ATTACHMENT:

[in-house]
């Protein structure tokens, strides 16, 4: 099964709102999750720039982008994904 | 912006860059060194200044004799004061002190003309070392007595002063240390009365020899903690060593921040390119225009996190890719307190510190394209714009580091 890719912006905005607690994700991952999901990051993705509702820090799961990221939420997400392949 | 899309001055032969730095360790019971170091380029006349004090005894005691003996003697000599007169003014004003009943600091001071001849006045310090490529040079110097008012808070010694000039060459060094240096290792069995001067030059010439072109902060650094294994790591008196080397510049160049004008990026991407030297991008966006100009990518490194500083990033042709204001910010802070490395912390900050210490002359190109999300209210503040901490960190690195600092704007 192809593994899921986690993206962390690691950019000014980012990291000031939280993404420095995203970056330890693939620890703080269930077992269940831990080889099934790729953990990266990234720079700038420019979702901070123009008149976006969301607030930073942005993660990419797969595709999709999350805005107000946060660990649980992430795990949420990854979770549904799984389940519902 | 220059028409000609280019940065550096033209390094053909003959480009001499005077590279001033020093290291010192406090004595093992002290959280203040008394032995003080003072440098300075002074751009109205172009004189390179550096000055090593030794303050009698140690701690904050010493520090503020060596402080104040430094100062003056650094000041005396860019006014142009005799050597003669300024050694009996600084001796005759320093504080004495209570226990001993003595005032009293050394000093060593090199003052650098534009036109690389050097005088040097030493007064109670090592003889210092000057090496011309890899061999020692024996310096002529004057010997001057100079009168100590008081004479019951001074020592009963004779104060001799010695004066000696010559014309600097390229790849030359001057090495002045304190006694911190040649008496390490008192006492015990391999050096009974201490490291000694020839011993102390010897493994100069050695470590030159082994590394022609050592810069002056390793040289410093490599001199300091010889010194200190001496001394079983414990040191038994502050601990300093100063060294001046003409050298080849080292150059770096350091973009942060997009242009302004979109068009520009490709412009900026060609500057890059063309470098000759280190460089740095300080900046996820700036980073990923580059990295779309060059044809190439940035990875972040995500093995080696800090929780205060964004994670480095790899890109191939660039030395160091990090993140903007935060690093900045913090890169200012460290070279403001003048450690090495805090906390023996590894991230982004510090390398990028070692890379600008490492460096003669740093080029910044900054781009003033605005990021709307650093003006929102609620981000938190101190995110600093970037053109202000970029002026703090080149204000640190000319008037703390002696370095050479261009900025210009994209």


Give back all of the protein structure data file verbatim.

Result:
[in-house]
């Protein structure tokens, strides 16, 4: 099964709102999750720039982008994904 | 912006860059060194200044004799004061002190003309070392007595002063240390009365020899903690060593921040390119225009996190890719307190510190394209714009580091 890719912006905005607690994700991952999901990051993705509702820090799961990221939420997400392949 | 899309001055032969730095360790019971170091380029006349004090005894005691003996003697000599007169003014004003009943600091001071001849006045310090490529040079110097008012808070010694000039060459060094240096290792069995001067030059010439072109902060650094294994790591008196080397510049160049004008990026991407030297991008966006100009990518490194500083990033042709204001910010802070490395912390900050210490002359190109999300209210503040901490960190690195600092704007 192809593994899921986690993206962390690691950019000014980012990291000031939280993404420095995203970056330890693939620890703080269930077992269940831990080889099934790729953990990266990234720079700038420019979702901070123009008149976006969301607030930073942005993660990419797969595709999709999350805005107000946060660990649980992430795990949420990854979770549904799984389940519902 | 220059028409000609280019940065550096033209390094053909003959480009001499005077590279001033020093290291010192406090004595093992002290959280203040008394032995003080003072440098300075002074751009109205172009004189390179550096000055090593030794303050009698140690701690904050010493520090503020060596402080104040430094100062003056650094000041005396860019006014142009005799050597003669300024050694009996600084001796005759320093504080004495209570226990001993003595005032009293050394000093060593090199003052650098534009036109690389050097005088040097030493007064109670090592003889210092000057090496011309890899061999020692024996310096002529004057010997001057100079009168100590008081004479019951001074020592009963004779104060001799010695004066000696010559014309600097390229790849030359001057090495002045304190006694911190040649008496390490008192006492015990391999050096009974201490490291000694020839011993102390010897493994100069050695470590030159082994590394022609050592810069002056390793040289410093490599001199300091010889010194200190001496001394079983414990040191038994502050601990300093100063060294001046003409050298080849080292150059770096350091973009942060997009242009302004979109068009520009490709412009900026060609500057890059063309470098000759280190460089740095300080900046996820700036980073990923580059990295779309060059044809190439940035990875972040995500093995080696800090929780205060964004994670480095790899890109191939660039030395160091990090993140903007935060690093900045913090890169200012460290070279403001003048450690090495805090906390023996590894991230982004510090390398990028070692890379600008490492460096003669740093080029910044900054781009003033605005990021709307650093003006929102609620981000938190101190995110600093970037053109202000970029002026703090080149204000640190000319008037703390002696370095050479261009900025210009994209």